|What is the IMMEDIATE TRIAL?
Many Hospitals and Emergency Medical Services have been selected to participate in a nationwide study that is testing whether administration of Glucose, Insulin and Potassium, referred as “GIK” is helpful to patients at the first signs of a heart attack.
What will the IMMEDIATE TRIAL do for me?
By administering GIK early upon onset of symptoms in the ambulance, it may have the potential to protect the heart muscle from damage until other therapies are available at the hospital.
How does the Paramedic decide who to put in the study?
Paramedics are trained to identify patients by following very strict inclusion criteria. If you are having heart attack symptoms, such as chest pain or shortness of breath, are at least 30 years old and have positive findings for a heart attack on your electrocardiogram (ECG or EKG), the paramedics caring for you may decide that you are eligible for the study. However, if you show signs of heart or kidney failure, you will not be considered for the study.
All potential study participants will be considered equally regardless of race, ethnicity, religion, education or financial status.
Do I have to participate in the study?
You do not have to participate. If the paramedic believes that you meet all the study criteria, he/she will read an information card to you about the study and then give you the option to decline participation before starting the study drug. Full informed consent will not occur prior to receiving the treatment. However, you or a family member will be provided with more detailed information about the study once you are medically stable at the emergency department at which time you can decide not to continue with the study drug (full informed consent process).
If I participate, what is involved in the study?
As part of usual treatment, an intravenous (IV) is placed with a standard solution. If you participate, you will be randomly assigned an additional IV solution of either the study drug (GIK) or placebo (the standard solution of sugar and water). Half of the patients will get GIK and the other half will get placebo. A placebo is an inactive substance which looks exactly like the experimental drug, but is not expected to have any medical effects. This means you may or may not receive the drug being tested.
Which study solution you receive is determined by chance; neither you nor the treating medical staff will know which you are getting unless it becomes medically necessary to know. You will receive the solution for 12 hours unless you are discharged, change your mind, or the treating physician feels that there is clinical reason to stop the study solution. All usual treatments and care will continue while in the study and thereafter.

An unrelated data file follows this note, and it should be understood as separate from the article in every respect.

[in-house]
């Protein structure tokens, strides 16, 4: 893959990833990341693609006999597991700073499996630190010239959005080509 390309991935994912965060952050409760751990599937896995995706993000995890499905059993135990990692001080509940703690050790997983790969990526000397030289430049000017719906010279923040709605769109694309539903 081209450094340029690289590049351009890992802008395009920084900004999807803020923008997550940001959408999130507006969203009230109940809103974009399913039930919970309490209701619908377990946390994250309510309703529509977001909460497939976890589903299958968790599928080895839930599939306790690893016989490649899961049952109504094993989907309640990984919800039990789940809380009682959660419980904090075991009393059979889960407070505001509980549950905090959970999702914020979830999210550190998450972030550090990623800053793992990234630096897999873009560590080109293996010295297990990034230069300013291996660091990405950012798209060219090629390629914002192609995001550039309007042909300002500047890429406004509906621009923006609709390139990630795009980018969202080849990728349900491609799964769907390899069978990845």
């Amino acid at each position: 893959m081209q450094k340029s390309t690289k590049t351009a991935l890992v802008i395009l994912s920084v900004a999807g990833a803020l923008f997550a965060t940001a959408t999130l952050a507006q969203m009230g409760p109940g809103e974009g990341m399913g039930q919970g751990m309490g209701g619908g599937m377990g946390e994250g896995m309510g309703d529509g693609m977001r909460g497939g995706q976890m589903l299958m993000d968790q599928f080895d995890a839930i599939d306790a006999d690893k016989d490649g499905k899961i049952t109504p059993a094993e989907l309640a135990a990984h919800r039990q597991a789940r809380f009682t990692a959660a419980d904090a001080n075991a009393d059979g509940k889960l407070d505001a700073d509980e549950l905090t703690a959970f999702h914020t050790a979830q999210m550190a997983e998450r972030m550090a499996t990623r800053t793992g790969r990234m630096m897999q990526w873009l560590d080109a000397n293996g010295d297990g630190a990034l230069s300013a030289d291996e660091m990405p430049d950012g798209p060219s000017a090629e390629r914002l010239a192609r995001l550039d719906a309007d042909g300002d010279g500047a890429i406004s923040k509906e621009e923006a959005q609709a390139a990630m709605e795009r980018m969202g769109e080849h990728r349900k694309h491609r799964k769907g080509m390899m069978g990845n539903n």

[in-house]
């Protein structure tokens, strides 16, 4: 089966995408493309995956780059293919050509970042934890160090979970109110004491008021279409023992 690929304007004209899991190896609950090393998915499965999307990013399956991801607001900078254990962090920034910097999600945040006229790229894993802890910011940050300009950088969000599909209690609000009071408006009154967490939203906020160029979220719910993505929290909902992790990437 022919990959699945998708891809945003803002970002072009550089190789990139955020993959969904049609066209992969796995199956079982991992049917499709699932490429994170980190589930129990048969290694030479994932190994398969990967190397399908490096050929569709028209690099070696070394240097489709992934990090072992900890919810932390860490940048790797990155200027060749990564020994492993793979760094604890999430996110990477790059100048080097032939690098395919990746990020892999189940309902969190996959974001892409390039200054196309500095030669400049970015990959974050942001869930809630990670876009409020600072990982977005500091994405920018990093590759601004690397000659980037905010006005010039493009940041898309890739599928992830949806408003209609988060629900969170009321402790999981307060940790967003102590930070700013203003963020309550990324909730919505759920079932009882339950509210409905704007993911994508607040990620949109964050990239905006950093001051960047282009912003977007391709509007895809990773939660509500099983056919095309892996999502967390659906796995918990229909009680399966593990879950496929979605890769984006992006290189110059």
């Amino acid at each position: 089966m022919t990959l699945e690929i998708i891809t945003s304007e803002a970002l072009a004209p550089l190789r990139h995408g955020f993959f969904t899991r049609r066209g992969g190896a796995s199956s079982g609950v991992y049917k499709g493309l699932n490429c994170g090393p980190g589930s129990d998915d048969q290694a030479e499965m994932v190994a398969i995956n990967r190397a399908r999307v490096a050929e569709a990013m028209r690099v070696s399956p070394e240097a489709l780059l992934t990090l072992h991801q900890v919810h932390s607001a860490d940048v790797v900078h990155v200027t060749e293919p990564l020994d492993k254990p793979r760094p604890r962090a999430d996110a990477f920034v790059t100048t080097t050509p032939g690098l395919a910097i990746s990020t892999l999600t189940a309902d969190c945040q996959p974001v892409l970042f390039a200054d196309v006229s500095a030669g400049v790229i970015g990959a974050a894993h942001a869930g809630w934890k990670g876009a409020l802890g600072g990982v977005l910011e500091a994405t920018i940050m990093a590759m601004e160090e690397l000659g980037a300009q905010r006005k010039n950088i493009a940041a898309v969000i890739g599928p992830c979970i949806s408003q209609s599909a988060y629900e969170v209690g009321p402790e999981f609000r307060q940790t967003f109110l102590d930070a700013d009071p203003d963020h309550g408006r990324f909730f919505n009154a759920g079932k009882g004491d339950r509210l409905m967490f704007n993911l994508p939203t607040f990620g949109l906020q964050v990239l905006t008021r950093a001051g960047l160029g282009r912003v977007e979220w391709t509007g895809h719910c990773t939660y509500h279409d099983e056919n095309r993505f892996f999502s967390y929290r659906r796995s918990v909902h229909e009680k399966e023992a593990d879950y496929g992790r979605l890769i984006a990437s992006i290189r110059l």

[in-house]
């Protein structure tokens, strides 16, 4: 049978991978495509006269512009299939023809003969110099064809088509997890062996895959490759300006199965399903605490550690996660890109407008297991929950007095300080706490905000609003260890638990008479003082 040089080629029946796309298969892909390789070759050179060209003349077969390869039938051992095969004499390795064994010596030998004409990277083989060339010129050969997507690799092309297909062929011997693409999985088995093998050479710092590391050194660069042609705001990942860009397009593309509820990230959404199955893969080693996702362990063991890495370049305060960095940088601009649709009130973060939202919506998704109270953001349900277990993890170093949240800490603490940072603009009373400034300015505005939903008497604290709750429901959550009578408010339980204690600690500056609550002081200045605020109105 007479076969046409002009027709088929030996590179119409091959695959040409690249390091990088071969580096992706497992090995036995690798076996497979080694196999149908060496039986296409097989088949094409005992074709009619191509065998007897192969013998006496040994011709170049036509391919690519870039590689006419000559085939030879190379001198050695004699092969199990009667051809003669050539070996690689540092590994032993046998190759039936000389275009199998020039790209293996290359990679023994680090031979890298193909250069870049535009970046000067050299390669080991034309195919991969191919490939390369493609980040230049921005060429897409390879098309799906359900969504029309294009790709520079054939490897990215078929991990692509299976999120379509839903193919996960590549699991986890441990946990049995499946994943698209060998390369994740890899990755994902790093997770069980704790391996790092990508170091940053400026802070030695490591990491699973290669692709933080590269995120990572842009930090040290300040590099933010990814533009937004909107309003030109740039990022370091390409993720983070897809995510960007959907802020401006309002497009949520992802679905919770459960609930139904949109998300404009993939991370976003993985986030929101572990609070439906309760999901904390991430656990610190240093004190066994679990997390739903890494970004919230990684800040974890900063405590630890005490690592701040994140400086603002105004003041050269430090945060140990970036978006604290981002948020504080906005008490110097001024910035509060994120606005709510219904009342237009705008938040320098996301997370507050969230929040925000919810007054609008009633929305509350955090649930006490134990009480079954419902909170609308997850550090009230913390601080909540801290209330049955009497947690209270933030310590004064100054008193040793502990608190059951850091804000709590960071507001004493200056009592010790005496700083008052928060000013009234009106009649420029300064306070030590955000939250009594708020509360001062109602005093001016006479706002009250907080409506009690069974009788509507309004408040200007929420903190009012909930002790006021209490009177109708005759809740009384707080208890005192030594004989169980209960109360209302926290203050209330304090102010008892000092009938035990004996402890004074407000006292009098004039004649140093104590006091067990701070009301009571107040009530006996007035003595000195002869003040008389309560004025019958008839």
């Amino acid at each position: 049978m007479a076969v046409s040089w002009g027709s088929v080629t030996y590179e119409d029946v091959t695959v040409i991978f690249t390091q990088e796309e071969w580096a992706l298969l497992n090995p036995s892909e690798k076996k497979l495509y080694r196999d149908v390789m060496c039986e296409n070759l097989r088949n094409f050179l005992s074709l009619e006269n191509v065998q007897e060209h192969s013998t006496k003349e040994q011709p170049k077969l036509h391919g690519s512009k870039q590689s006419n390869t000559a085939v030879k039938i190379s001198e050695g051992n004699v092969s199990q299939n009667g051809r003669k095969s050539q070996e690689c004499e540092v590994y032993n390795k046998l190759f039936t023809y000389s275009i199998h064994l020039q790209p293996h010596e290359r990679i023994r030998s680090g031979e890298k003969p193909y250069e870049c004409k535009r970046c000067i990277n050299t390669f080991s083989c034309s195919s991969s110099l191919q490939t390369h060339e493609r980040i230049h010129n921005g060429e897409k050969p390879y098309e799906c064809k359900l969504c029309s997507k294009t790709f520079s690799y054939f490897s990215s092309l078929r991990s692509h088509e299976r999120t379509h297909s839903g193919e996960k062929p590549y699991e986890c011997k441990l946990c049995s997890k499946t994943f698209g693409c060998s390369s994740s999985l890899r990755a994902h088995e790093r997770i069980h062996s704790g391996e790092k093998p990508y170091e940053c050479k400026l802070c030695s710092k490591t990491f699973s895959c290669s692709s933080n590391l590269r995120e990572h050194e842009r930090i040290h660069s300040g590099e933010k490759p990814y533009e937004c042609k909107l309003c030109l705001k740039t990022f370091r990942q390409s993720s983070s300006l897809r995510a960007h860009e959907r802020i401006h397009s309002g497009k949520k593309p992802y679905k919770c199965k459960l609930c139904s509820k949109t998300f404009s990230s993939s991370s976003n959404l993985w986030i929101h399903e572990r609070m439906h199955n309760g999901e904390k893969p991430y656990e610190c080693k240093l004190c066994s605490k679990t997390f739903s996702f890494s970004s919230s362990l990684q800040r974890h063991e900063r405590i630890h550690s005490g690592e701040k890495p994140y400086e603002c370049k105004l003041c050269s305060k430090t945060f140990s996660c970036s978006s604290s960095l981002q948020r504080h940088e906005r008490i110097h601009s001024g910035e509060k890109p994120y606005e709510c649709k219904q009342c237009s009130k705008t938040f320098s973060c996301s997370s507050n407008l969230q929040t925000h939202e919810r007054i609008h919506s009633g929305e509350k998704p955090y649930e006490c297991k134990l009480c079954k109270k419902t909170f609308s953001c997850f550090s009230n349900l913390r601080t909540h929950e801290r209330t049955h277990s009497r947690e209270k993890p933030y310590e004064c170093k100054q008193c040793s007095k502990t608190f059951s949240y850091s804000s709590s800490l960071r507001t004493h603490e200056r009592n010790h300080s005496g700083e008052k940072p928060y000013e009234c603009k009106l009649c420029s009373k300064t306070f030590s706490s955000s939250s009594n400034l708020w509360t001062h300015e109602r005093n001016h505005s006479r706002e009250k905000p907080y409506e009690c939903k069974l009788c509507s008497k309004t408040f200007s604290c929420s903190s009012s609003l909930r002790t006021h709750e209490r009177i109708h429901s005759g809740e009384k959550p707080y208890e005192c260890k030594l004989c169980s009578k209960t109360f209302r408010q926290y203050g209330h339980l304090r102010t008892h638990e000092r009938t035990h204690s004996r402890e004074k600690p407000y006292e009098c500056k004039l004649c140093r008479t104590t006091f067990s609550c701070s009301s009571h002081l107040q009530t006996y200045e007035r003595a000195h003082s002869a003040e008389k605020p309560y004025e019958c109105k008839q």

Blood tests to look for enzymes that indicate a heart attack will be drawn as part of routine care. Other blood tests to measure potassium and glucose levels will be a part of the routine testing for the study as well.
You will be contacted three times during the following year. At 30 days, 6 months, and 1 year, a member of the research team will call to ask questions about your health since you received the study drug.
Are there any risks to my participating?
The aim of the study is to reduce the damage to the heart muscle, but there is no guarantee of benefit. The study drug is easily administered and associated with few side-effects. Possible but infrequent side effects associated with GIK are redness or inflammation at the IV site, change in blood sugar levels that may cause a feeling of weakness, dizziness, or thirstiness, elevated or lowered potassium levels that may result in a change of heartbeat or dizziness or the IV solution may cause extra fluid in the body. You will be monitored for these problems and you will receive treatment if necessary.
If you are pregnant during the time of the study drug infusion, it is possible that there may be risks to your unborn child, but none are currently known.
What happens if I find out that I am not having a heart attack and the study solution was already started?
The study solution will be stopped. The research team will then contact you in approximately 24 hours to follow-up on the status of your health.
What if I change my mind about participating?
You are not required to participate. If you are enrolled in the study and you decide that you do not want to participate, you only need to tell the treating paramedic or physician that you do not want to be in the study.